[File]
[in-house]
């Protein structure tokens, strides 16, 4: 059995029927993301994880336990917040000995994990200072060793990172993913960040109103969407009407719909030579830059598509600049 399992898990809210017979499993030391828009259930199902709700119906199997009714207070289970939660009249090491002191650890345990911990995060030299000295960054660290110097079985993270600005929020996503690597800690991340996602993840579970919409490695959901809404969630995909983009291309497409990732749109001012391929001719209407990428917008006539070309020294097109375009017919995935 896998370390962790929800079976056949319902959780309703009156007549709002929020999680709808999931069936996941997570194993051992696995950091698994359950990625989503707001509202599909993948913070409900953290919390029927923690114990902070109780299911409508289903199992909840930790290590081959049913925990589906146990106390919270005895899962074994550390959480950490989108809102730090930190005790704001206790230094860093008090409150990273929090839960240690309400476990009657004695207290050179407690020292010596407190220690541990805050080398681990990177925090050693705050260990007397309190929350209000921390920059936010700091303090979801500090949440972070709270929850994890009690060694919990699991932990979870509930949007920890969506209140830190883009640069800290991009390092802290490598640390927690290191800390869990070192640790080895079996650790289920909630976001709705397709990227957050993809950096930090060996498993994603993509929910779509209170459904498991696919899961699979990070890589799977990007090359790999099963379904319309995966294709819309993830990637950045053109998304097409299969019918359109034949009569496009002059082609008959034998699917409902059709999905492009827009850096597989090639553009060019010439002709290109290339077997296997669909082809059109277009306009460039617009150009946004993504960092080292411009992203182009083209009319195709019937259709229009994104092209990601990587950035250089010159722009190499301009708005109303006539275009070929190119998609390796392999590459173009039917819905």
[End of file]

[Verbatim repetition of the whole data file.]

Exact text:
[in-house]
């Protein structure tokens, strides 16, 4: 059995029927993301994880336990917040000995994990200072060793990172993913960040109103969407009407719909030579830059598509600049 399992898990809210017979499993030391828009259930199902709700119906199997009714207070289970939660009249090491002191650890345990911990995060030299000295960054660290110097079985993270600005929020996503690597800690991340996602993840579970919409490695959901809404969630995909983009291309497409990732749109001012391929001719209407990428917008006539070309020294097109375009017919995935 896998370390962790929800079976056949319902959780309703009156007549709002929020999680709808999931069936996941997570194993051992696995950091698994359950990625989503707001509202599909993948913070409900953290919390029927923690114990902070109780299911409508289903199992909840930790290590081959049913925990589906146990106390919270005895899962074994550390959480950490989108809102730090930190005790704001206790230094860093008090409150990273929090839960240690309400476990009657004695207290050179407690020292010596407190220690541990805050080398681990990177925090050693705050260990007397309190929350209000921390920059936010700091303090979801500090949440972070709270929850994890009690060694919990699991932990979870509930949007920890969506209140830190883009640069800290991009390092802290490598640390927690290191800390869990070192640790080895079996650790289920909630976001709705397709990227957050993809950096930090060996498993994603993509929910779509209170459904498991696919899961699979990070890589799977990007090359790999099963379904319309995966294709819309993830990637950045053109998304097409299969019918359109034949009569496009002059082609008959034998699917409902059709999905492009827009850096597989090639553009060019010439002709290109290339077997296997669909082809059109277009306009460039617009150009946004993504960092080292411009992203182009083209009319195709019937259709229009994104092209990601990587950035250089010159722009190499301009708005109303006539275009070929190119998609390796392999590459173009039917819905």